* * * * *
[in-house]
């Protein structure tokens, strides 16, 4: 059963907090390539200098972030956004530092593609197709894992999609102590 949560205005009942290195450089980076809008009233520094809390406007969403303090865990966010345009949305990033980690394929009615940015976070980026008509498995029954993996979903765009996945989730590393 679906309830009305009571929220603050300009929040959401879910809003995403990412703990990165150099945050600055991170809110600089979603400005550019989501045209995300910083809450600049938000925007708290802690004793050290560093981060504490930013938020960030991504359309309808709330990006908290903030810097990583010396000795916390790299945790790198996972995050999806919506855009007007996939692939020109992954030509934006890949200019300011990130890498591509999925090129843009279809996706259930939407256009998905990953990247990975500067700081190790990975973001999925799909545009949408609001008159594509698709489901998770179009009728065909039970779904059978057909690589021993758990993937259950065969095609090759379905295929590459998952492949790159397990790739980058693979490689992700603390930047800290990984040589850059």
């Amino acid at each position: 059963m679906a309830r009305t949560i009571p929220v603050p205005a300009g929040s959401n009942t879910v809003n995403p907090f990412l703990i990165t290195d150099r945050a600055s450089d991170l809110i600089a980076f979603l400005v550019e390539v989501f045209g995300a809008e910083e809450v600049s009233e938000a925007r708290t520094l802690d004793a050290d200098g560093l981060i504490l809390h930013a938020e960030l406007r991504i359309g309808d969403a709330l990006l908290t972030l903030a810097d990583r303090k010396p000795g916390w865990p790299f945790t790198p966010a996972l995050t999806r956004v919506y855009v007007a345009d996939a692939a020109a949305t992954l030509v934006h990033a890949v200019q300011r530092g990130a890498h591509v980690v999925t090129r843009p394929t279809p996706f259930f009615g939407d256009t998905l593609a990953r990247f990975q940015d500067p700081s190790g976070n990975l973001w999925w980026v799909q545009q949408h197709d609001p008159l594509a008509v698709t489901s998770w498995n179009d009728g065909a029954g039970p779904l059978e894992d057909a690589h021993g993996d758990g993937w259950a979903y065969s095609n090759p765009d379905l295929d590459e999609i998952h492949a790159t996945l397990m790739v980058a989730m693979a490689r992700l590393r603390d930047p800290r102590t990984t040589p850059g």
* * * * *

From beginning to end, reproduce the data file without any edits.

[in-house]
């Protein structure tokens, strides 16, 4: 059963907090390539200098972030956004530092593609197709894992999609102590 949560205005009942290195450089980076809008009233520094809390406007969403303090865990966010345009949305990033980690394929009615940015976070980026008509498995029954993996979903765009996945989730590393 679906309830009305009571929220603050300009929040959401879910809003995403990412703990990165150099945050600055991170809110600089979603400005550019989501045209995300910083809450600049938000925007708290802690004793050290560093981060504490930013938020960030991504359309309808709330990006908290903030810097990583010396000795916390790299945790790198996972995050999806919506855009007007996939692939020109992954030509934006890949200019300011990130890498591509999925090129843009279809996706259930939407256009998905990953990247990975500067700081190790990975973001999925799909545009949408609001008159594509698709489901998770179009009728065909039970779904059978057909690589021993758990993937259950065969095609090759379905295929590459998952492949790159397990790739980058693979490689992700603390930047800290990984040589850059």
């Amino acid at each position: 059963m679906a309830r009305t949560i009571p929220v603050p205005a300009g929040s959401n009942t879910v809003n995403p907090f990412l703990i990165t290195d150099r945050a600055s450089d991170l809110i600089a980076f979603l400005v550019e390539v989501f045209g995300a809008e910083e809450v600049s009233e938000a925007r708290t520094l802690d004793a050290d200098g560093l981060i504490l809390h930013a938020e960030l406007r991504i359309g309808d969403a709330l990006l908290t972030l903030a810097d990583r303090k010396p000795g916390w865990p790299f945790t790198p966010a996972l995050t999806r956004v919506y855009v007007a345009d996939a692939a020109a949305t992954l030509v934006h990033a890949v200019q300011r530092g990130a890498h591509v980690v999925t090129r843009p394929t279809p996706f259930f009615g939407d256009t998905l593609a990953r990247f990975q940015d500067p700081s190790g976070n990975l973001w999925w980026v799909q545009q949408h197709d609001p008159l594509a008509v698709t489901s998770w498995n179009d009728g065909a029954g039970p779904l059978e894992d057909a690589h021993g993996d758990g993937w259950a979903y065969s095609n090759p765009d379905l295929d590459e999609i998952h492949a790159t996945l397990m790739v980058a989730m693979a490689r992700l590393r603390d930047p800290r102590t990984t040589p850059g």